Design Equal Minimalism

Will has a Japanese quote to describe this best. “A Japanese garden is not complete as long as you can remove something”. This applies perfectly to our game designs. Anything that is not reflected and used as an essential part of the game should be removed from the design. Any extra stuff will only confuse the user, add cost to the project. I think that when we see bad games, we can almost always find a lot of badly connected components and elements that make you just wonder why they are so badly done. They are things that just should not be in the game.

Easy to say, tough to do. Especially if that part that you have now figure out should not be in the game has already been implemented at some level in the game. Unfortunately, I do not have a solution for that.

Learning From Young Kids

The cool thing about using kids between 6 and 9 years old to test your products is that they lack experience, and they are not afraid. The combination of the two makes that when you have them test your game, they will magnify a lot of the problems you have in your design. Adults will have a tendency to hide the problems by avoiding them to not look stupid or to be careful to look nice. Kids won’t do that, even though they will always tell you the nicest things about the game.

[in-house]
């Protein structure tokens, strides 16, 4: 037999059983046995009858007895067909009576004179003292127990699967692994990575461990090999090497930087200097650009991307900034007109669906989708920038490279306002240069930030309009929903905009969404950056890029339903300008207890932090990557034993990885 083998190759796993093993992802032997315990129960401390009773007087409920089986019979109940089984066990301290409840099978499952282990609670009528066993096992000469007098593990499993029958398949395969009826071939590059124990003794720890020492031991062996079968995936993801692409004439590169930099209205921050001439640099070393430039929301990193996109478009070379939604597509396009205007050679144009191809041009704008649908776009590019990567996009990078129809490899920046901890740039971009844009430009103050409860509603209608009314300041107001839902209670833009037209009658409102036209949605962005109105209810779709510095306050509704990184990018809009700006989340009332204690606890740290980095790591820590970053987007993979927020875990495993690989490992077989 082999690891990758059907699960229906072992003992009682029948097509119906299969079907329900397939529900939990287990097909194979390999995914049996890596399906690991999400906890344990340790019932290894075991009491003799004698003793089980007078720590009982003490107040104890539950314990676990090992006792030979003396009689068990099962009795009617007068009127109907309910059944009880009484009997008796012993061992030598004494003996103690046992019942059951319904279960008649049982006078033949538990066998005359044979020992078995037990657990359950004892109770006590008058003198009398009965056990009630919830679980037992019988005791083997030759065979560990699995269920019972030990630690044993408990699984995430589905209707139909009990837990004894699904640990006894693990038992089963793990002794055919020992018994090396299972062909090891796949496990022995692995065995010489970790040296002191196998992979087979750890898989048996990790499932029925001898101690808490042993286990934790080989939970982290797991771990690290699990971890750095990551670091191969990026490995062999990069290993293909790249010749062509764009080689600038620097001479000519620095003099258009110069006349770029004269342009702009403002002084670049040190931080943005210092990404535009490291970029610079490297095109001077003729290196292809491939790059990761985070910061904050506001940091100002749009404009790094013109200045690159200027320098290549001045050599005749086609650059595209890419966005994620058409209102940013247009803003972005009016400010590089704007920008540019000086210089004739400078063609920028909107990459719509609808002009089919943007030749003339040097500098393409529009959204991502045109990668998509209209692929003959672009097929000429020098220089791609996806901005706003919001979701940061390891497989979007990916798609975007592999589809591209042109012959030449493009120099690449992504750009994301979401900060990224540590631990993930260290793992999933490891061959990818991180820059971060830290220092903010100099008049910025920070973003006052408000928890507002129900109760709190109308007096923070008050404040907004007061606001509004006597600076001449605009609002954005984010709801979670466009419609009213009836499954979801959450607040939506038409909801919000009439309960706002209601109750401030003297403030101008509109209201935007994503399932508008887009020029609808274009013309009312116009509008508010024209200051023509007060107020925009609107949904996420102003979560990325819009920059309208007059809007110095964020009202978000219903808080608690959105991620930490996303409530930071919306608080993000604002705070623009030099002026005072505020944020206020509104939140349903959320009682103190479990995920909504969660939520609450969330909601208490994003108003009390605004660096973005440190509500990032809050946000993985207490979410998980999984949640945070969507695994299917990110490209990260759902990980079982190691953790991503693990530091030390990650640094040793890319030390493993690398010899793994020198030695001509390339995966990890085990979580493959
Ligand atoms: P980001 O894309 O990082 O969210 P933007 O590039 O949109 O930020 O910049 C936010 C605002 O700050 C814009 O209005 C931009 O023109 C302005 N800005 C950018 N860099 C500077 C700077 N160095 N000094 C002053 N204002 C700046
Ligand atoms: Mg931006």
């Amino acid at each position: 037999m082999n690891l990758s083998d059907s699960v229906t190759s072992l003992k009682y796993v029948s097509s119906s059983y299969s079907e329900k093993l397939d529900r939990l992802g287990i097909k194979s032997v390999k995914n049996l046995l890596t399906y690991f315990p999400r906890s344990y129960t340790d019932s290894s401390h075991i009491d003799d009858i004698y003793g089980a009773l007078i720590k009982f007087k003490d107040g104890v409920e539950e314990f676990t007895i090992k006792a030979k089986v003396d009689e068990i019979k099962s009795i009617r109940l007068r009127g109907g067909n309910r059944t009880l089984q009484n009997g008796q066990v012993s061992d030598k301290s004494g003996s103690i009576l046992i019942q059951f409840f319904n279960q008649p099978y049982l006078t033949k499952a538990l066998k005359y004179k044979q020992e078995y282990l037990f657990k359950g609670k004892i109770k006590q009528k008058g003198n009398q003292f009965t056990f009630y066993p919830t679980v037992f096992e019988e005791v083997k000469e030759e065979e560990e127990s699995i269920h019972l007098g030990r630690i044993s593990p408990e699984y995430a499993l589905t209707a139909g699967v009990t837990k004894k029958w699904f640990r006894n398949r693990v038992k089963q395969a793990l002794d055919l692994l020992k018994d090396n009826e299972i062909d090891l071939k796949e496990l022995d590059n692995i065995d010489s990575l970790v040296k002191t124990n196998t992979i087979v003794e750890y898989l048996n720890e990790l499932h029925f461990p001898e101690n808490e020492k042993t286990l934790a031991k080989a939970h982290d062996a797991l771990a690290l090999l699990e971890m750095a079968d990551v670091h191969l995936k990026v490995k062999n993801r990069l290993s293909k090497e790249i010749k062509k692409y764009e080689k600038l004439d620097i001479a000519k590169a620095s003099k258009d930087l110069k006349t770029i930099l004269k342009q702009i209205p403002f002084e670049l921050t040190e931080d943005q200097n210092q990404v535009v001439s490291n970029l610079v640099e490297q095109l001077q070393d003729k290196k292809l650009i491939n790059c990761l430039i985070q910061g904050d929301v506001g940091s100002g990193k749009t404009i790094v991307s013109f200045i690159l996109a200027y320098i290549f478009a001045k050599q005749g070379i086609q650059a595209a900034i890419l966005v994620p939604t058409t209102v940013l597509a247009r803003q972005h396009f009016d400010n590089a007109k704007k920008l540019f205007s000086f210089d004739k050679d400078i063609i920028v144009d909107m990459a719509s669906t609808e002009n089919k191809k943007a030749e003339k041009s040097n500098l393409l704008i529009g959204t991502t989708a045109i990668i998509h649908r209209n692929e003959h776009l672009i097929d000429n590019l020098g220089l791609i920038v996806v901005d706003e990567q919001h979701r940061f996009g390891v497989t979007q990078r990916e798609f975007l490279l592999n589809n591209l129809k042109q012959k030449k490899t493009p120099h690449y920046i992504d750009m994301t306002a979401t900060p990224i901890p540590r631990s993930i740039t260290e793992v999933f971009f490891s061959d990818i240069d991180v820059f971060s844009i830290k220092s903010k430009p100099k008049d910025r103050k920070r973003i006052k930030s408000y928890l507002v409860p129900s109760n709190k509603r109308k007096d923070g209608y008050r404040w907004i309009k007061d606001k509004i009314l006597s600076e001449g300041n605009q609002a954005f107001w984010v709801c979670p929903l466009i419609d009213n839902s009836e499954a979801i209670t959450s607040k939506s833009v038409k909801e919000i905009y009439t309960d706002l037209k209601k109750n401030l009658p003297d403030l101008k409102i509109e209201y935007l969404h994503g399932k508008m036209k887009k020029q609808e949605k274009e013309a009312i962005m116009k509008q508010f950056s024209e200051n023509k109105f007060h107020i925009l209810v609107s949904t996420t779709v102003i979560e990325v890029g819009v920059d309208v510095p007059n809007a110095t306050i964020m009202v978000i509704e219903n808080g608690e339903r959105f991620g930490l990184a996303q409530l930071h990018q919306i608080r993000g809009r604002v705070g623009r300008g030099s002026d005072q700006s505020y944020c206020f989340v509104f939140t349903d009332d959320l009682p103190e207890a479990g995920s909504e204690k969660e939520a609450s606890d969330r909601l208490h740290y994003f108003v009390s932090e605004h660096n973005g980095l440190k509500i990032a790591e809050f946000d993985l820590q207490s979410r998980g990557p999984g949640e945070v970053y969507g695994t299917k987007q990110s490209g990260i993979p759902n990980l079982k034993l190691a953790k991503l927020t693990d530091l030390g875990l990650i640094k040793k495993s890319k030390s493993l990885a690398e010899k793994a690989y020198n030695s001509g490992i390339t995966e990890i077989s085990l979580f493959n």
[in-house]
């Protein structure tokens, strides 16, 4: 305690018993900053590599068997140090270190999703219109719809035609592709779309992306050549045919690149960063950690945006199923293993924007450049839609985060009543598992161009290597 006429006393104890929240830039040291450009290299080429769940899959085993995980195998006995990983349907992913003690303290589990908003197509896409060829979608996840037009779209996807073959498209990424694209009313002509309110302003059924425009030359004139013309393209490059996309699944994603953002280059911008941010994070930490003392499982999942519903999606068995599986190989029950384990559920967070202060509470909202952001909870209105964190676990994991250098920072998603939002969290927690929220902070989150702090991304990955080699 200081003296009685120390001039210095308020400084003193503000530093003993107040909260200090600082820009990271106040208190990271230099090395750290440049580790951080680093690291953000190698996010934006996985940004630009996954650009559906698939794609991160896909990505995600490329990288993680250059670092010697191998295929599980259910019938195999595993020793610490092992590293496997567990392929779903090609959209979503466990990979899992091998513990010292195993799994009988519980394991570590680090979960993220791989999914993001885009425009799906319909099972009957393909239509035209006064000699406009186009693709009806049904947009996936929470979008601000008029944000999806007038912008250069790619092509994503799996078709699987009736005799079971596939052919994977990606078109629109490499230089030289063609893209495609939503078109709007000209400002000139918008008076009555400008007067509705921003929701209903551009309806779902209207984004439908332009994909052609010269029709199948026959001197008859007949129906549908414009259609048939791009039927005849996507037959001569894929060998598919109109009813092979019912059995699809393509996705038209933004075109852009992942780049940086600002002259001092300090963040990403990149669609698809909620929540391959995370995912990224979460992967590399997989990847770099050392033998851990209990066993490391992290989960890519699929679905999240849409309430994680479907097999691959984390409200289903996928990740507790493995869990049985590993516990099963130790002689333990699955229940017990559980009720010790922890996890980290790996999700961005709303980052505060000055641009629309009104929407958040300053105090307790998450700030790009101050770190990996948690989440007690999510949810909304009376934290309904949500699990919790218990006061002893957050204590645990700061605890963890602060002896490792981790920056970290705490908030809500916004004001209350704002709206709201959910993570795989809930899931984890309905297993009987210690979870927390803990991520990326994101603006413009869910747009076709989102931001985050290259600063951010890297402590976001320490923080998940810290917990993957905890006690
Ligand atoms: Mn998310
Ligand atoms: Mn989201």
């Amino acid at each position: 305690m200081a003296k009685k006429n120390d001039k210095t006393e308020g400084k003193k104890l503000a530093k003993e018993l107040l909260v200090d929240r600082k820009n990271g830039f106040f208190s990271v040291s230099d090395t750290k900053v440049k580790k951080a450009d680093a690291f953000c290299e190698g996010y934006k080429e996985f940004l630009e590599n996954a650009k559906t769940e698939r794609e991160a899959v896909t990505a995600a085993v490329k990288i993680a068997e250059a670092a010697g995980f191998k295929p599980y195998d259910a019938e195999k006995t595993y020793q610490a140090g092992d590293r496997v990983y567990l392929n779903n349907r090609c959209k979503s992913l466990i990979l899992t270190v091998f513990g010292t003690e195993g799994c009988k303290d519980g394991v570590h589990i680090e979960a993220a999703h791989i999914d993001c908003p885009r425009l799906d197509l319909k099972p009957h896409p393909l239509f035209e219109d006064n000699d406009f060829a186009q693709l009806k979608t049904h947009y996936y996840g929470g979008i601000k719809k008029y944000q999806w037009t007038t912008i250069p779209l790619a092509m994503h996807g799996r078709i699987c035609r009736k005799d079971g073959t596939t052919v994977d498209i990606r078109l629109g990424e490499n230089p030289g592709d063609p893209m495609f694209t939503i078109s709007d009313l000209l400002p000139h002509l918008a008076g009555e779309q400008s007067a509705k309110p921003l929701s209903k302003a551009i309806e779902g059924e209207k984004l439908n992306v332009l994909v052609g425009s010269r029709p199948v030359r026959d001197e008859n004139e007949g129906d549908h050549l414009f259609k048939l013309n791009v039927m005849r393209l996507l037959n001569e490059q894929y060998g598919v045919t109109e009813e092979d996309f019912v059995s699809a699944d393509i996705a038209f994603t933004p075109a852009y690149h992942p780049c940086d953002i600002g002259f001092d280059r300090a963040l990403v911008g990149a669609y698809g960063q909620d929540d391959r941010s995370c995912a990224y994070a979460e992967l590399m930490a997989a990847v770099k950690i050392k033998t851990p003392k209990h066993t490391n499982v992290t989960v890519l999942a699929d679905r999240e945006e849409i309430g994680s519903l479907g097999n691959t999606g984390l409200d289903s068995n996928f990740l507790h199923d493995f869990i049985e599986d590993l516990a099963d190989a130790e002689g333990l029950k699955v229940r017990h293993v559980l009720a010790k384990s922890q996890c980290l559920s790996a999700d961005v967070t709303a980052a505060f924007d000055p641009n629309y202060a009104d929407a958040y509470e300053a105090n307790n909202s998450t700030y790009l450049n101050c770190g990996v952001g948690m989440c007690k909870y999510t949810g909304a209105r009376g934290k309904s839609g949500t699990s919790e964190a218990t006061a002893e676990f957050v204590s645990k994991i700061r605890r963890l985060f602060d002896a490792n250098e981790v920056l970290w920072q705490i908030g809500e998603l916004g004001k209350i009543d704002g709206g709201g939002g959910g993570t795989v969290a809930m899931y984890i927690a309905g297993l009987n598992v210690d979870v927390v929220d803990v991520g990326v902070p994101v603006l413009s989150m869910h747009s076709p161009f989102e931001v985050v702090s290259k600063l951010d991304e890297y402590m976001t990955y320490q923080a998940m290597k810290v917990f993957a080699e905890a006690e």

The younger they are the less sophisticated their filters are, and the easier it is to extract the valuable information.

I have been using my kids a lot, and now that they are growing out of that age range, I’ll sure miss those harsh testers.